Stress, Depression, and Anxiety Are More Widespread Than Ever In America

Stress, depression, and anxiety are more widespread in America than ever before, according to a new analysis. Most concerning, the findings suggest those affected are often unable to afford medical treatment to rehabilitate them once their issues.

The new analysis of federal government figures from 2006 to 2014 shows that approximately 8.3 million Americans live with some form of serious psychological distress (SPD), a condition defined as experiencing mental health problems serious enough to necessitate medical treatment.

Based on these numbers, the report published in the journal Psychiatric Services infers that up to 3.4% of adult Americans experience SPD, an increase from 3% estimate last established in a survey released nearly a decade ago.

The findings state that those with serious psychological distress are also three times more likely to be unable to afford general healthcare, and up to 10 times more likely to be unable to afford medication, compared to those without SPD.

The report uses data collected by annual surveys conducted by the U.S. Center for Disease Control and Prevention (CDC). These yearly surveys receive about 200,000 respondents between the ages of 18 to 64.

While there are several potential factors that could have contributed to the increase in stress, depression, and anxiety among Americans, lead researcher Judith Weissman from New York University’s Lagone Medical Center suggests the effects of the financial crisis may explain the rise in those reporting serious psychological distress.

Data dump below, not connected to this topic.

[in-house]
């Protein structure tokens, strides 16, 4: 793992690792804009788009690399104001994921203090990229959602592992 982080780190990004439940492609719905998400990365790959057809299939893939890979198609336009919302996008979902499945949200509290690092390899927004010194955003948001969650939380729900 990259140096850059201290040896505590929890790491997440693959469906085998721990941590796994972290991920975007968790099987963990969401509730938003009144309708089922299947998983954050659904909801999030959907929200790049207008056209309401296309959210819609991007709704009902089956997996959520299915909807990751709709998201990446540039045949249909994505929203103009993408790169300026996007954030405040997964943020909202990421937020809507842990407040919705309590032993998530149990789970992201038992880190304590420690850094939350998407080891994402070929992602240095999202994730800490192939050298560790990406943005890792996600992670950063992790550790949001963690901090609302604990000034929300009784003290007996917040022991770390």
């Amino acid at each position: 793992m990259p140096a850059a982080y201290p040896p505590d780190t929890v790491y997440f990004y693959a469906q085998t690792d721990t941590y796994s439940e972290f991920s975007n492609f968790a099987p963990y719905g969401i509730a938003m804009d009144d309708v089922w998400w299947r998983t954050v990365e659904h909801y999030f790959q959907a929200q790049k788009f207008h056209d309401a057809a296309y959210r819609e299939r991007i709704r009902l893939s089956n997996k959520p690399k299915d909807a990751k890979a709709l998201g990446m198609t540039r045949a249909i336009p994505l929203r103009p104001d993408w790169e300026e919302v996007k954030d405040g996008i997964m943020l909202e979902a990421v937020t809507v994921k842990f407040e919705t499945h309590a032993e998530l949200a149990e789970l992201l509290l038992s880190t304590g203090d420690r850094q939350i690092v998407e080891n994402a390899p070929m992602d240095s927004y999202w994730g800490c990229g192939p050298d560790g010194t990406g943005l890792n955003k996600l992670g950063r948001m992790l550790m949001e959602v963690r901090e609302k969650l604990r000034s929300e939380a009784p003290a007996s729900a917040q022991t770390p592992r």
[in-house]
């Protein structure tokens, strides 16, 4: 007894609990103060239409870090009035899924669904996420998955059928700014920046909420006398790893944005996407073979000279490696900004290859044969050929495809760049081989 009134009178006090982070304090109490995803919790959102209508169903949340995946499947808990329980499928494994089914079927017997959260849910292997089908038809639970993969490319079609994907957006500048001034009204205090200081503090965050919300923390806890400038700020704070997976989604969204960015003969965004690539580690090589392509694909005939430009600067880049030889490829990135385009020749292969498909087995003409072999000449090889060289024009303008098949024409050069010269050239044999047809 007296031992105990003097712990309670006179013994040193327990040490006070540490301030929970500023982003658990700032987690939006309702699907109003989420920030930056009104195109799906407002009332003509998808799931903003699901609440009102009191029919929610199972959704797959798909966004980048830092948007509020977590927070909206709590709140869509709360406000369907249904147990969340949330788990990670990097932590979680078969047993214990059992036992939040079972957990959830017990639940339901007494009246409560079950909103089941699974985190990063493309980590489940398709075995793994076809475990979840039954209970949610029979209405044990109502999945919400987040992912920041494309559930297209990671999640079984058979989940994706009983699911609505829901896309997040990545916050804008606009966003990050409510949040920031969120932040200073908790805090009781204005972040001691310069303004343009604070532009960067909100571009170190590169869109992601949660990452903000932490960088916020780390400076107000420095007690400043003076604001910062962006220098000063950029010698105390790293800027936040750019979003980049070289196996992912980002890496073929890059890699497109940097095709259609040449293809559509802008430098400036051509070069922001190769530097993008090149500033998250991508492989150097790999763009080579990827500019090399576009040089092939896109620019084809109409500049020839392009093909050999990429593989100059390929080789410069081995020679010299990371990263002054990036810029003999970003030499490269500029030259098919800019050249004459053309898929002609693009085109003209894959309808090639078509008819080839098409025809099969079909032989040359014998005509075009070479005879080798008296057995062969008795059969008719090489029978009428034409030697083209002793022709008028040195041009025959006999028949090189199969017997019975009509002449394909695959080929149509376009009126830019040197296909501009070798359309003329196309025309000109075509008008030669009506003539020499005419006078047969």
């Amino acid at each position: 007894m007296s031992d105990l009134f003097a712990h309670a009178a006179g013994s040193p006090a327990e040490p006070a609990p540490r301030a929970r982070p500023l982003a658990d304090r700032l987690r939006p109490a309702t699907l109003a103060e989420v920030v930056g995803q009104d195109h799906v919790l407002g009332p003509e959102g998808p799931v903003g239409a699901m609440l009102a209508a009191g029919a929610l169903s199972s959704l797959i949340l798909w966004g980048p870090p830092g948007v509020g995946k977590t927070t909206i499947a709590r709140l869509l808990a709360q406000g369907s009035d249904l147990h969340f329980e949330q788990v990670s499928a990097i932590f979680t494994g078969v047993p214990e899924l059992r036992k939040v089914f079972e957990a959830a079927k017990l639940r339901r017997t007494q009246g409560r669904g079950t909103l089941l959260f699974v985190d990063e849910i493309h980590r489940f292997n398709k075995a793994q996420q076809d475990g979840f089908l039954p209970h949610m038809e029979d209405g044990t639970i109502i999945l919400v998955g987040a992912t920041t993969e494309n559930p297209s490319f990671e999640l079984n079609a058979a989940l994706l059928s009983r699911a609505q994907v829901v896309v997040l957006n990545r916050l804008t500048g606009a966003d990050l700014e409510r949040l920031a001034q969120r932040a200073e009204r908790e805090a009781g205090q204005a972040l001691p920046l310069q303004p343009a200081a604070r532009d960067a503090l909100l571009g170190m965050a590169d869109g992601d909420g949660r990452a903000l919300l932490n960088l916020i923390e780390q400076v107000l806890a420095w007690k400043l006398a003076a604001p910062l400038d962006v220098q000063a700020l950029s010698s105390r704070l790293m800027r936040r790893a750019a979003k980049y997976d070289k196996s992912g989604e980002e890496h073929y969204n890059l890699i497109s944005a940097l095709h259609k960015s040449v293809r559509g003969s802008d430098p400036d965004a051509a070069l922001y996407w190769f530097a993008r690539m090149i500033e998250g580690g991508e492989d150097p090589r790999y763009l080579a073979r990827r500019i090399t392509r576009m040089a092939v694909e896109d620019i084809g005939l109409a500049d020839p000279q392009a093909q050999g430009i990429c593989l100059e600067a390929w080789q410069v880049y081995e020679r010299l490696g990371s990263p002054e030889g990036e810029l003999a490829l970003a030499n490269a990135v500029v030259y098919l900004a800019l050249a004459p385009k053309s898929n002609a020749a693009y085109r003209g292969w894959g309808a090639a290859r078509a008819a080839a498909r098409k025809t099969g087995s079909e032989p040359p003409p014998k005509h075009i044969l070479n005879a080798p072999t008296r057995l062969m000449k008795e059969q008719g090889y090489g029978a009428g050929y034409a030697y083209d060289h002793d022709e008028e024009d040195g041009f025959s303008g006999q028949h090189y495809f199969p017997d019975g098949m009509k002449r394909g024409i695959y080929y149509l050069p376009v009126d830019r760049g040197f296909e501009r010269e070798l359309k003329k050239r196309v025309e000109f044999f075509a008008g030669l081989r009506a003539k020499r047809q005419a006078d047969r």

“People who had mental illness just could not recover. Maybe they were holding it together, they had a job, they had some resources, and then they got wiped out with this recession and they couldn’t get back on their feet,” Weissman told New Scientist.

In addition to this, the researchers point to lack of access to mental healthcare, specifically among those affected. As Weissman told The Huffington Post, lack of providers able to treat these issues leaves many unable to seek help.

“There is this generation of middle-aged adults that are really suffering right now and if policies change, if we increase access to mental healthcare and we increase coverage for mental health care, we can save the next generation,” she said.

The effects of this increase may have even directly contributed to the increase in suicide rates in America. In 2016 the rate of suicide rose to a 30-year high.

While serious psychological distress increased from 2006 to 2014, access to healthcare for people with SPD declined compared to emotional distress. Approximately three in 10 people with SPD reported having no healthcare coverage, compared to two in 10 for those without psychological distress.

Combined, these factors create the perfect recipe for increasing psychological distress. Outside factors such as the financial crisis can push people towards a spiral into serious issues with stress, anxiety, and depression, and lack of access to healthcare means there is no way to resolve these issues for many. Until we increase access to mental health specialized care in America, the rates are likely to remain high.

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